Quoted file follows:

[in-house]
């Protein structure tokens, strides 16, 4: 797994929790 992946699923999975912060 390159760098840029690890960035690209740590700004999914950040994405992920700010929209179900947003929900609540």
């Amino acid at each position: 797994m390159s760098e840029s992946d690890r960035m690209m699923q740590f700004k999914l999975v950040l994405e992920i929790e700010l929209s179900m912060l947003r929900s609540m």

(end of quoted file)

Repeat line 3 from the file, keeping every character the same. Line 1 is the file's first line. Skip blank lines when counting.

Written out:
């Amino acid at each position: 797994m390159s760098e840029s992946d690890r960035m690209m699923q740590f700004k999914l999975v950040l994405e992920i929790e700010l929209s179900m912060l947003r929900s609540m």